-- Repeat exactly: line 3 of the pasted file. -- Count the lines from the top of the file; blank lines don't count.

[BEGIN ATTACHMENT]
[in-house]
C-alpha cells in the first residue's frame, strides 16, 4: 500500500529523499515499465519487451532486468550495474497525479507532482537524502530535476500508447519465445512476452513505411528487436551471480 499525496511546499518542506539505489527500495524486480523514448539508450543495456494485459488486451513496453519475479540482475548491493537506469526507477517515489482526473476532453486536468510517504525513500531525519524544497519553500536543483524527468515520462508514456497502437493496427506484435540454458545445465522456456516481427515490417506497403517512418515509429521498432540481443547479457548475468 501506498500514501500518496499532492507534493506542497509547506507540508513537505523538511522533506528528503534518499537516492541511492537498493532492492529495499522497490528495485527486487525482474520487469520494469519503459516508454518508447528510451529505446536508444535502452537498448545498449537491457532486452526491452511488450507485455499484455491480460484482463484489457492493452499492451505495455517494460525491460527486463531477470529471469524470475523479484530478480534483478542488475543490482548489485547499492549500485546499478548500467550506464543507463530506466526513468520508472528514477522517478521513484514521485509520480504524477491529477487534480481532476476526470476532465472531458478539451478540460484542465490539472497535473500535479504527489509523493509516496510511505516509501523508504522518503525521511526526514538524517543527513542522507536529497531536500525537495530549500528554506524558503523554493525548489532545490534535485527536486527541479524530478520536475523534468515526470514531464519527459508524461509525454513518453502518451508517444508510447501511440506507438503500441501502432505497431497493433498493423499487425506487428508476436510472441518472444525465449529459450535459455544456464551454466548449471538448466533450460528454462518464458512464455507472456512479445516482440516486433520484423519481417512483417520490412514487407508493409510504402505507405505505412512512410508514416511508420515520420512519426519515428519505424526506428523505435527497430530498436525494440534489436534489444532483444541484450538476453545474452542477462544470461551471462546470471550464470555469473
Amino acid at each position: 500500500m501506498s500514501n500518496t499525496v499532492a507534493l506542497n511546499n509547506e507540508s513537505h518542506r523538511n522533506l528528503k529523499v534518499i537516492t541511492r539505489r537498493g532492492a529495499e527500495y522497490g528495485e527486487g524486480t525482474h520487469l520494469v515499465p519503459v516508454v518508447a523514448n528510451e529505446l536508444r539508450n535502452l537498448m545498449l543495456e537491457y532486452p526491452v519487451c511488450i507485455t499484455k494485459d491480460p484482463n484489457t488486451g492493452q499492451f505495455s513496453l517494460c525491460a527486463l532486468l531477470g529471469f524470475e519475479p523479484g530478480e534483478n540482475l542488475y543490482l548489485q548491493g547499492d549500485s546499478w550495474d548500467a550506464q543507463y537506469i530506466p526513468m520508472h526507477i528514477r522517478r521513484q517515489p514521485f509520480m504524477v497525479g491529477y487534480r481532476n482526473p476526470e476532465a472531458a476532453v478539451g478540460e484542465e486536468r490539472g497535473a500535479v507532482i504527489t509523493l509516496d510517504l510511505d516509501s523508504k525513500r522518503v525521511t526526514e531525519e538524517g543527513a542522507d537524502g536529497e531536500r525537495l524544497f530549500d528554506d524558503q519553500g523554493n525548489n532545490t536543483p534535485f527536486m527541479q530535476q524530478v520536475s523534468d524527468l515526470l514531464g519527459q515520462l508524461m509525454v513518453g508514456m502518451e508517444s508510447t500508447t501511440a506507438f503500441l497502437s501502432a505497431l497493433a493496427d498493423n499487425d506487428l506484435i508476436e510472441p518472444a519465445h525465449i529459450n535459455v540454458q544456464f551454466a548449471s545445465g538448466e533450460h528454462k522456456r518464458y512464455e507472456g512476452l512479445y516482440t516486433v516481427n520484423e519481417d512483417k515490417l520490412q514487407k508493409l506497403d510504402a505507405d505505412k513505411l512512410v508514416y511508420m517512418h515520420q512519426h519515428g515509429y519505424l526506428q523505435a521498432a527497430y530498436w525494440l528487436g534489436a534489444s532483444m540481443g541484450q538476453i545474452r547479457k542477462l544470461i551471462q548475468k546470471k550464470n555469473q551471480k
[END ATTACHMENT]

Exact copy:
Amino acid at each position: 500500500m501506498s500514501n500518496t499525496v499532492a507534493l506542497n511546499n509547506e507540508s513537505h518542506r523538511n522533506l528528503k529523499v534518499i537516492t541511492r539505489r537498493g532492492a529495499e527500495y522497490g528495485e527486487g524486480t525482474h520487469l520494469v515499465p519503459v516508454v518508447a523514448n528510451e529505446l536508444r539508450n535502452l537498448m545498449l543495456e537491457y532486452p526491452v519487451c511488450i507485455t499484455k494485459d491480460p484482463n484489457t488486451g492493452q499492451f505495455s513496453l517494460c525491460a527486463l532486468l531477470g529471469f524470475e519475479p523479484g530478480e534483478n540482475l542488475y543490482l548489485q548491493g547499492d549500485s546499478w550495474d548500467a550506464q543507463y537506469i530506466p526513468m520508472h526507477i528514477r522517478r521513484q517515489p514521485f509520480m504524477v497525479g491529477y487534480r481532476n482526473p476526470e476532465a472531458a476532453v478539451g478540460e484542465e486536468r490539472g497535473a500535479v507532482i504527489t509523493l509516496d510517504l510511505d516509501s523508504k525513500r522518503v525521511t526526514e531525519e538524517g543527513a542522507d537524502g536529497e531536500r525537495l524544497f530549500d528554506d524558503q519553500g523554493n525548489n532545490t536543483p534535485f527536486m527541479q530535476q524530478v520536475s523534468d524527468l515526470l514531464g519527459q515520462l508524461m509525454v513518453g508514456m502518451e508517444s508510447t500508447t501511440a506507438f503500441l497502437s501502432a505497431l497493433a493496427d498493423n499487425d506487428l506484435i508476436e510472441p518472444a519465445h525465449i529459450n535459455v540454458q544456464f551454466a548449471s545445465g538448466e533450460h528454462k522456456r518464458y512464455e507472456g512476452l512479445y516482440t516486433v516481427n520484423e519481417d512483417k515490417l520490412q514487407k508493409l506497403d510504402a505507405d505505412k513505411l512512410v508514416y511508420m517512418h515520420q512519426h519515428g515509429y519505424l526506428q523505435a521498432a527497430y530498436w525494440l528487436g534489436a534489444s532483444m540481443g541484450q538476453i545474452r547479457k542477462l544470461i551471462q548475468k546470471k550464470n555469473q551471480k